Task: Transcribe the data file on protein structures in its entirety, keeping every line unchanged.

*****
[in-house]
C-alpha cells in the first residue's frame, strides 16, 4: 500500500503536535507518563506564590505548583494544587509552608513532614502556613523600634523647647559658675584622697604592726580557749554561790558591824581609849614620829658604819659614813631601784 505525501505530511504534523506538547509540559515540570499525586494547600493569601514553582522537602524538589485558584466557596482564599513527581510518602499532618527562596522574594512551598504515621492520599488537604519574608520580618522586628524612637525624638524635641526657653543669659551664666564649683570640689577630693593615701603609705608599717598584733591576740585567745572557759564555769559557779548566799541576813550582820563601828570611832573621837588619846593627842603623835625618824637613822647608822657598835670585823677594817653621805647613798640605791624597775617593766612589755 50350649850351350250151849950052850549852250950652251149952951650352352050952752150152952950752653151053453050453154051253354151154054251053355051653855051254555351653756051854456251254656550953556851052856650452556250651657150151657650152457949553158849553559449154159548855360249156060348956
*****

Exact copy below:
[in-house]
C-alpha cells in the first residue's frame, strides 16, 4: 500500500503536535507518563506564590505548583494544587509552608513532614502556613523600634523647647559658675584622697604592726580557749554561790558591824581609849614620829658604819659614813631601784 505525501505530511504534523506538547509540559515540570499525586494547600493569601514553582522537602524538589485558584466557596482564599513527581510518602499532618527562596522574594512551598504515621492520599488537604519574608520580618522586628524612637525624638524635641526657653543669659551664666564649683570640689577630693593615701603609705608599717598584733591576740585567745572557759564555769559557779548566799541576813550582820563601828570611832573621837588619846593627842603623835625618824637613822647608822657598835670585823677594817653621805647613798640605791624597775617593766612589755 50350649850351350250151849950052850549852250950652251149952951650352352050952752150152952950752653151053453050453154051253354151154054251053355051653855051254555351653756051854456251254656550953556851052856650452556250651657150151657650152457949553158849553559449154159548855360249156060348956